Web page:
Like the ride to Lake Rewalsar, the Manali drive was astonishing! There were endless hills filled with exotic plants.
Once we got closer to Manali, I noticed that the most prevalent plant was cannabis. Weed was growing everywhere!
It took a while to find the hotel, and when we did, the desk guy did the usual I need to see your passport before letting you go into the hotel room scheme.
For some reason (Terrorism? /Taxes?), this is standard practice in all Indian hotels.
Also, as usual, the hotel room was only half-clean despite it being relatively expensive by Indian standards.
That night we went to the touristy part across the bridge and had some international food.
Despite having a population of less than 7,000, Manali had the feel of a mid-sized international city.
The following day our driver took us up to Rohtang Pass, the second-highest motor pass in the world, which is only open from June to September.
Along the lower part of the road, we must have passed at least 50 clothing rental shops, renting out winter clothes for the extreme weather conditions on top of the pass.
The road up looked dangerous as it was only one lane and enveloped in thick fog. Our driver didn't seem to think so, going as fast as he possibly could.
On the way up, I spotted several magnificent vultures circling.
Unlike in western culture in Tibetan culture, vultures are considered a good omen.
I also saw an unfortunate cow that fell down a cliff, along with a jeep on its back that had probably also taken a tumble down a cliff.
After about an hour of driving, we reached the summit point, crowded with Indian tourists.
The summit was 3,200 meters in height. My uncle told me that it was considered the end of the world in ancient times, past the summit, was Tibet.
The view was amazing, but fog prevented a fully clear picture. At the base of the summit, there was still snow despite it not being overly cold.
Most of them from parts of India where it does not snow at all, the tourists were delighted. There was a tire sled ride, and I spotted a few yaks.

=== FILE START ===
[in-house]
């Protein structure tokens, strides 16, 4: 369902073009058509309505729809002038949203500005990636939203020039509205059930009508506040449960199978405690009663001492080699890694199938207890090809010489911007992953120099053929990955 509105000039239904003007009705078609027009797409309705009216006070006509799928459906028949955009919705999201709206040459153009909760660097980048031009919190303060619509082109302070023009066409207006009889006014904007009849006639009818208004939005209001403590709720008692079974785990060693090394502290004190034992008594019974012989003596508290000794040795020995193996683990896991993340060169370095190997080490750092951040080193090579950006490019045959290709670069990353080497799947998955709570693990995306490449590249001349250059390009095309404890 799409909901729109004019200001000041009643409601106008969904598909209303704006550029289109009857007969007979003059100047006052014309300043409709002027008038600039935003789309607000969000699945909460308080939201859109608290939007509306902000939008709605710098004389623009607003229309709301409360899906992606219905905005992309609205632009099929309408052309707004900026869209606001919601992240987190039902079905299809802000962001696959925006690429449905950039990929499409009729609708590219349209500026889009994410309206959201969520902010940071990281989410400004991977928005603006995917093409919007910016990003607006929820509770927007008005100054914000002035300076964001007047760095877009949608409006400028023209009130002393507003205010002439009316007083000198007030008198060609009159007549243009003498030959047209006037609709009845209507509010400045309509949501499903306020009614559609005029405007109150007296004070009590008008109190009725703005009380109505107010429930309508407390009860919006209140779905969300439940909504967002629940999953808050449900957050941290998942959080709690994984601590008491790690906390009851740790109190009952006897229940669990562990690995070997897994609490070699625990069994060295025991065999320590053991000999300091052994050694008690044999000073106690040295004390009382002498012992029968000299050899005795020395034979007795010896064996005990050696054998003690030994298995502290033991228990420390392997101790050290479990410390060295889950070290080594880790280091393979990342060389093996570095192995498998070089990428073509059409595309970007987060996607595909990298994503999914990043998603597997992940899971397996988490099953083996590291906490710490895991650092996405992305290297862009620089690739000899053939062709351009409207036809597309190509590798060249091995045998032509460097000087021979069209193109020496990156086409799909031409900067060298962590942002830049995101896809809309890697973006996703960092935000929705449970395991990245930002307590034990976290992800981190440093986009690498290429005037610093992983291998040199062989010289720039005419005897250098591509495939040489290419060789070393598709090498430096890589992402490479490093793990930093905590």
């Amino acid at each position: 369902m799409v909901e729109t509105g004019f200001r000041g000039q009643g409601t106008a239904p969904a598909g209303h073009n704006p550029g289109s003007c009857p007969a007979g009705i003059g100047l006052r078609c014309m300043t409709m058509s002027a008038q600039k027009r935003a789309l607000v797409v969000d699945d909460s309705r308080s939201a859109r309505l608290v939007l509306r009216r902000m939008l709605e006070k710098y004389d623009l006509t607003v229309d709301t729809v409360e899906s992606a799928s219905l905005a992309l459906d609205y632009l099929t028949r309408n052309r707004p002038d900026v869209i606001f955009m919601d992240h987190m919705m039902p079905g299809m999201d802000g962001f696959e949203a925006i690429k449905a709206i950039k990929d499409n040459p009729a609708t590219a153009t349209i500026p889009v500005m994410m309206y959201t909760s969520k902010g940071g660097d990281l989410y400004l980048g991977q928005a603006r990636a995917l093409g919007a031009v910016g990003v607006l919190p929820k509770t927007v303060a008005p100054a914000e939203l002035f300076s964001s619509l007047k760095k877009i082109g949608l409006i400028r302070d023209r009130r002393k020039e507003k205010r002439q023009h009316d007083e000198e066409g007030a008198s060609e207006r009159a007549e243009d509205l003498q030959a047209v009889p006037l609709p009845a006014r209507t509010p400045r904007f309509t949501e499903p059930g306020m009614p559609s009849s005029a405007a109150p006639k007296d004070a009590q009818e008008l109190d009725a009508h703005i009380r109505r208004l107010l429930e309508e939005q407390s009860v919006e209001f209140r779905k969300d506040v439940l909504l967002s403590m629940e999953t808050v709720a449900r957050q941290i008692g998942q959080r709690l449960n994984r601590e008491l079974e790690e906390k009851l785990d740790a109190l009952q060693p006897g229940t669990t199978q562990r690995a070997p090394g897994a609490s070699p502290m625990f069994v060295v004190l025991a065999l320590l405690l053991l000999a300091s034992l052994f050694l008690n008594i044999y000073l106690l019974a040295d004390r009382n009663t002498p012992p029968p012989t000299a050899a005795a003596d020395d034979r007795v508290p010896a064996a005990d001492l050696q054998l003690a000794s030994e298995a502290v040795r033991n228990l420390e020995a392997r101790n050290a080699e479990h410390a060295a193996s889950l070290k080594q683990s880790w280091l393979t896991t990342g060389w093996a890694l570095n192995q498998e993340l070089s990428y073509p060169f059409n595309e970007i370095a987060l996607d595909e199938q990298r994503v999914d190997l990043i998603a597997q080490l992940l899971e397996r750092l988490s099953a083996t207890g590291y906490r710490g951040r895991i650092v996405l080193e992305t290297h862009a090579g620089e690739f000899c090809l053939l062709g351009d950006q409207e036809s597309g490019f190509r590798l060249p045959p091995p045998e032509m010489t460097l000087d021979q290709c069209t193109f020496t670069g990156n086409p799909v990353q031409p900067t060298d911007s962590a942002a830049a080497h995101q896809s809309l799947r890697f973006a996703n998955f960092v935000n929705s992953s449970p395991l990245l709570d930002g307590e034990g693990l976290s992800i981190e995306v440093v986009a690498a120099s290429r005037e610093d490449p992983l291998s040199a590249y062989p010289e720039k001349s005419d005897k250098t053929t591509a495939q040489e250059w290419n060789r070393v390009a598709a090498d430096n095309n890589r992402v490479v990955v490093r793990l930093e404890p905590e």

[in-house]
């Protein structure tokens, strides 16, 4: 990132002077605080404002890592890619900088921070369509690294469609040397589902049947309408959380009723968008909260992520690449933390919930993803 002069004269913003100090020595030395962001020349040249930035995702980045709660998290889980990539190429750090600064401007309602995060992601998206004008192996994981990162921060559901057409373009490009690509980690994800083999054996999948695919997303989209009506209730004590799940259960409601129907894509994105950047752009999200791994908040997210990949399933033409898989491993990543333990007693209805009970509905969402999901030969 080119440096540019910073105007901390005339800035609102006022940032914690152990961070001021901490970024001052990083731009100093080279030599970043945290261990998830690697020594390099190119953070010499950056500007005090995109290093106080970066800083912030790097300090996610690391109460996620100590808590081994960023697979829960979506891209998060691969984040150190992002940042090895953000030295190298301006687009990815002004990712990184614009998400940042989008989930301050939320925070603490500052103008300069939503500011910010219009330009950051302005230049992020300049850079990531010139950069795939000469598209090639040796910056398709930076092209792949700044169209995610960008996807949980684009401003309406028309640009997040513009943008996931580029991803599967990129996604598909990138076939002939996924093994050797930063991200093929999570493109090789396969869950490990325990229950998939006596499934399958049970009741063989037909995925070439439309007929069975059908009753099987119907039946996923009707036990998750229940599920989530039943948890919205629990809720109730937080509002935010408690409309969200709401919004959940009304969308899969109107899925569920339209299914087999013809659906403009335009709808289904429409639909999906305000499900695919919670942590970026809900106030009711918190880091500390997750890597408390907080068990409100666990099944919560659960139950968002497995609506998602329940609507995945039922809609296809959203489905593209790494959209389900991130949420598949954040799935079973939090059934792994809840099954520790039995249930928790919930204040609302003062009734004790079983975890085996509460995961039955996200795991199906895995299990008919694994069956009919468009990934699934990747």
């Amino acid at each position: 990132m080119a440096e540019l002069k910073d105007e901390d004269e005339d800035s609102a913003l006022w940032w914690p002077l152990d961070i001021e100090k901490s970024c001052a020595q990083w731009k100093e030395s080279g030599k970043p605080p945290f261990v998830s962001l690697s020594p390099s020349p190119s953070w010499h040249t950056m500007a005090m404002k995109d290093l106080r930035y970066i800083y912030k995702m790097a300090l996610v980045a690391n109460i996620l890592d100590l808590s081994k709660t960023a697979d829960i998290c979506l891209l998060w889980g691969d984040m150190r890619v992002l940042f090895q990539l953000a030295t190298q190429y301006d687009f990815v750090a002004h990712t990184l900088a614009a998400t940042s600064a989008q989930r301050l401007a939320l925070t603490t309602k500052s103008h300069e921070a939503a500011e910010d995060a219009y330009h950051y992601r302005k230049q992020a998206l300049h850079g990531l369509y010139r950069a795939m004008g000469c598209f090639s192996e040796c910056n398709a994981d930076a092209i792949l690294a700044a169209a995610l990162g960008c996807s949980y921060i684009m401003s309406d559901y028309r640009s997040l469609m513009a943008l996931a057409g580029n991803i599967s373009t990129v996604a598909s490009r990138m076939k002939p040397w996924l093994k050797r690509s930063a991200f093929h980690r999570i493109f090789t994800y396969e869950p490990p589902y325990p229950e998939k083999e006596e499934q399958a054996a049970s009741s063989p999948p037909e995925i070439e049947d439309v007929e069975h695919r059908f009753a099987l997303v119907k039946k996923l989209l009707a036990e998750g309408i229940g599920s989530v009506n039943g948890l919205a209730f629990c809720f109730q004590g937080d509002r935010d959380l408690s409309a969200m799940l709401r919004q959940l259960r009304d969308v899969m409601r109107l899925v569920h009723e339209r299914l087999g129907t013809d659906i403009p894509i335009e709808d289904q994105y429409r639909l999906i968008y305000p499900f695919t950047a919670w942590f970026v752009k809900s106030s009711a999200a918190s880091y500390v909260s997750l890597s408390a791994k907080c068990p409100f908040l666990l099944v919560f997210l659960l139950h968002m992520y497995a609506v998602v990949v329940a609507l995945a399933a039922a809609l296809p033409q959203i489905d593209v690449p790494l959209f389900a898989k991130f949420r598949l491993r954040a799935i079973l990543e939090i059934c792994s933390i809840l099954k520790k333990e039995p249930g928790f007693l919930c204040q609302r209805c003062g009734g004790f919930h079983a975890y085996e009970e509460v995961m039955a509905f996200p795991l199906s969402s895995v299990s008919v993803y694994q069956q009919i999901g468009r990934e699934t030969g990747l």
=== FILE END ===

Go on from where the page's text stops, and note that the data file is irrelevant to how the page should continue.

The yaks in Manali were famous since yaks are very rare outside of Tibet. I paid the keeper a couple of hundred rupees, and he let me ride the yak for about 10 minutes.
The beast stayed very calm and was a lot more humble than the horses I have ridden before.
On our way down, we stopped at a cafe located directly on the river. It was the first time I had seen a restaurant with tables situated on the river!
The water flowing was ice cold, but it didn't matter. The experience was terrific.
Near the cafe, I spotted a paraglide shop. For only 450 rupees ($10), I could paraglide down the mountain.
I wanted to do it but knew it would be a bad idea to paraglide in shorts and sandals, so sadly, I declined.
After talking to my family, I came to the consensus that I would not be traveling to Ladakh since it was a two-day bus ride with extreme weather conditions.
I heard from many travelers that the buses sometimes break down on the route, leaving travelers stranded for days. It was a hard decision not to go since I might not ever have the opportunity again.
We ended up leaving Manali the following day. I wish I stayed in Manali a little longer and had packed better gear for trekking/rafting.
The area was ripe with outdoor adventures waiting to happen. I felt like I only got a preview of what it had to offer and was hungry for more.
This series on India was written and submitted by guest author Stefan K.